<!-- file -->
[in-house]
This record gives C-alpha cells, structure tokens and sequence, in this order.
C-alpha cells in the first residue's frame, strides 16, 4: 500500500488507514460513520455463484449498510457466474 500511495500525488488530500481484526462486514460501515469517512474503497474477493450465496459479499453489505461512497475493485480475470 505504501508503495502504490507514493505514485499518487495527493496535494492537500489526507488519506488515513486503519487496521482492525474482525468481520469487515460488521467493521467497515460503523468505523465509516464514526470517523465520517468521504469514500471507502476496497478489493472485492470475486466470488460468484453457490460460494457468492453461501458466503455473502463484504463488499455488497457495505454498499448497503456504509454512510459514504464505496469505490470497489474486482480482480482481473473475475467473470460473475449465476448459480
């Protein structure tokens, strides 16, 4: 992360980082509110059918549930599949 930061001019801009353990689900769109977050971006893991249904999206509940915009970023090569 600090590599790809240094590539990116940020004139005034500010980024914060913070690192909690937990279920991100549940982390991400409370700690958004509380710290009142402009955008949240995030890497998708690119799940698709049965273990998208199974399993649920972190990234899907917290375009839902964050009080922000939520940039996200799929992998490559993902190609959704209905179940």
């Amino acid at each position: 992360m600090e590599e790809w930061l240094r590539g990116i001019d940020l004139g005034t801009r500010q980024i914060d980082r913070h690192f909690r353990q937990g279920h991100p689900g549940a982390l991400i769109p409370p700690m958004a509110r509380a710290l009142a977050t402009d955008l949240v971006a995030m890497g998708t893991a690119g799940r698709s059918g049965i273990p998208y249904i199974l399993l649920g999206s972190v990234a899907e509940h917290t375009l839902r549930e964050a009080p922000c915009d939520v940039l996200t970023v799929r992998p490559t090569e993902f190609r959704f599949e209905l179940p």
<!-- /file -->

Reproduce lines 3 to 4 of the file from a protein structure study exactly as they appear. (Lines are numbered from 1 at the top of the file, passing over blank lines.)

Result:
C-alpha cells in the first residue's frame, strides 16, 4: 500500500488507514460513520455463484449498510457466474 500511495500525488488530500481484526462486514460501515469517512474503497474477493450465496459479499453489505461512497475493485480475470 505504501508503495502504490507514493505514485499518487495527493496535494492537500489526507488519506488515513486503519487496521482492525474482525468481520469487515460488521467493521467497515460503523468505523465509516464514526470517523465520517468521504469514500471507502476496497478489493472485492470475486466470488460468484453457490460460494457468492453461501458466503455473502463484504463488499455488497457495505454498499448497503456504509454512510459514504464505496469505490470497489474486482480482480482481473473475475467473470460473475449465476448459480
């Protein structure tokens, strides 16, 4: 992360980082509110059918549930599949 930061001019801009353990689900769109977050971006893991249904999206509940915009970023090569 600090590599790809240094590539990116940020004139005034500010980024914060913070690192909690937990279920991100549940982390991400409370700690958004509380710290009142402009955008949240995030890497998708690119799940698709049965273990998208199974399993649920972190990234899907917290375009839902964050009080922000939520940039996200799929992998490559993902190609959704209905179940």